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What is Clinical Exercise Physiology?
Explore this page to learn more about the profession of Clinical Exercise Physiology

What is Clinical Exercise Physiology?

Clinical Exercise Physiology is a relatively new career field that has only been around since the late 1960s. It is found within the healthcare realm, primarily in medical settings, where exercise is used to help clients manage or reduce their risk of chronic disease. It is an exciting and growing profession that has recently been organized on the national level, recognized by the federal government and defined as an occupation. It is a unique and vital profession – and with the upcoming changes in the field of healthcare, it’s an exciting time to be a clinical exercise physiologist!

What is a Clinical Exercise Physiologist (CEP)?

A CEP is a certified health professional that utilizes scientific rationale to design, implement and supervise exercise programming for those with chronic diseases, conditions and/or physical shortcomings. They also assess the results of outcomes related to exercise services provided to those individuals. Clinical Exercise Physiology services focus on the improvement of physical capabilities for the purpose of: (1) chronic disease management; (2) reducing risks for early development or recurrence of chronic diseases; (3) creating lifestyle habits that promote enhancement of health; (4) facilitating the elimination of barriers to habitual lifestyle changes through goal-setting and prioritizing; (5) improving the ease of daily living activities; (6) and increasing the likelihood of long-term physical, social and economic independence.
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What does a CEP do?

A CEP typically obtains a medical history on a client, prior to administering exercise-related tests. From the test results, the CEP would then be able to design an individualized exercise prescription that meets the specific needs of each client. Along with each client, the CEP will determine short and long term goals. The CEP will use his/her expertise to assist clients to lose/gain weight, improve aerobic capacity, decrease heart disease risk factors such as high body fat and high blood pressure, poor cholesterol levels or high blood glucose levels. Heart disease is a very serious disease—the number one killer in the United States today, and the CEP can work with high-risk clients to decrease risk, taking the road to a much healthier future. Many factors go into risk reduction, and the CEP will creatively counsel clients to set goals necessary to meet risk reduction objectives. CEPs will work with clients to prioritize exercise as an enjoyable habitual lifestyle practice.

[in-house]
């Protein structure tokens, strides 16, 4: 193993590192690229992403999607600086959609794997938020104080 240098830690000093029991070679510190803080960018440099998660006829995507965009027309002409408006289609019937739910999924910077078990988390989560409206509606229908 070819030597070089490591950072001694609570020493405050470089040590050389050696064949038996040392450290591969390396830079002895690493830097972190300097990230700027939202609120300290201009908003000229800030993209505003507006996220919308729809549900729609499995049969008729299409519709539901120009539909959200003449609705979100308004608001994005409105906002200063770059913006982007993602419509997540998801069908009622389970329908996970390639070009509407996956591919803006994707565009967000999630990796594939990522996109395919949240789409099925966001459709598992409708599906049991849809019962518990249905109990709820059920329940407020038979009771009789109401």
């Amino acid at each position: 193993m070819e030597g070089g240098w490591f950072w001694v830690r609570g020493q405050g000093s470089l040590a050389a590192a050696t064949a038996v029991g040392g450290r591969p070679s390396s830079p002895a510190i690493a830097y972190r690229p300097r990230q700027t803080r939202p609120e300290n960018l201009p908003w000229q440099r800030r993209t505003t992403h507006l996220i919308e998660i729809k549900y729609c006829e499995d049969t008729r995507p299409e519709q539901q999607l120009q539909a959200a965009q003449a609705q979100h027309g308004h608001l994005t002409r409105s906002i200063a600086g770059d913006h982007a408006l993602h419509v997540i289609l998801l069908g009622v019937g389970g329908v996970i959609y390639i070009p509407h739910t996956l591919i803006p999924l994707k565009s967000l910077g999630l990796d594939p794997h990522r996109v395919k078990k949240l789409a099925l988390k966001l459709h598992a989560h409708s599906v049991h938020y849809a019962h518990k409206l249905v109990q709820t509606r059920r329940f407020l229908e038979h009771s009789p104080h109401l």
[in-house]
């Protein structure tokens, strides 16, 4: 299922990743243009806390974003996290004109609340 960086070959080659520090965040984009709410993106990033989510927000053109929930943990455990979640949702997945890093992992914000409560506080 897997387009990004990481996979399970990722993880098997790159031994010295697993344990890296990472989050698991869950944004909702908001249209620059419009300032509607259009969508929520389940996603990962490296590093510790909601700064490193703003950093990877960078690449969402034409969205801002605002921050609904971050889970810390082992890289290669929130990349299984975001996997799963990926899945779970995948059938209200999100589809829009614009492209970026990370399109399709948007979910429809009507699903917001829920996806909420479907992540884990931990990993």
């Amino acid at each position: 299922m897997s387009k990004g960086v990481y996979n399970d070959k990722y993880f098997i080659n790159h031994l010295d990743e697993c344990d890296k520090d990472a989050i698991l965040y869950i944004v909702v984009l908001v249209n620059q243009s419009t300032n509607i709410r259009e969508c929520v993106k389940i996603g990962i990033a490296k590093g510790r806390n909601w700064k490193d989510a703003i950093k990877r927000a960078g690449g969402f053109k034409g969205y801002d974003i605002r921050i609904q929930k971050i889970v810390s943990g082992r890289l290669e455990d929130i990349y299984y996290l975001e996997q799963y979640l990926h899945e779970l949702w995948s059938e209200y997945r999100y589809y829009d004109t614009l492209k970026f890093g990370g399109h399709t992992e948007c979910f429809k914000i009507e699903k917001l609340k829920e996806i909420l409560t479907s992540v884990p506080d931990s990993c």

Where do CEP's work?

CEPs work in a variety of settings: hospitals, outpatient clinics, physician offices, university laboratories or hospital-based research facilities.

CEPs may work independently, but many times work as a team with other health professionals including dietitians, social workers, physicians and nurses
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How does a CEP differ from a physical therapist or a personal trainer?

CEPs have a broad focus of improving aerobic endurance, and whole body strength in order to enable those with a chronic disease (diabetes, heart disease, renal disease, pulmonary disease) to live life to the fullest and to achieve the most effective management of their disease.

In contrast, physical therapists treat patients who have acute or chronic pain due to injury and disability (an example is rehabilitation after knee or shoulder surgery). They use exercise and other therapeutic modalities (like ultrasound, traction, electrical stimulation) to focus on improving the area of injury.

Personal trainers work with clients who are healthy, and, like CEPs, use different types of exercise to enable their clients to reach their physical potential. Personal trainers are not required to have any formal training in exercise science: the minimum educational level for certification as a personal trainer is a high school diploma.

Where do I find a CEP?

CEPs are most commonly found in doctor’s offices, hospitals and medical (or other) fitness facilities. They may work in cardiac and pulmonary rehabilitation, industrial rehabilitation, stress testing departments or health education settings (such as employee or community wellness programs, or diabetes centers, etc.) Cancer rehabilitation programs and bariatric clinics (or exercise programs dealing with other chronic diseases.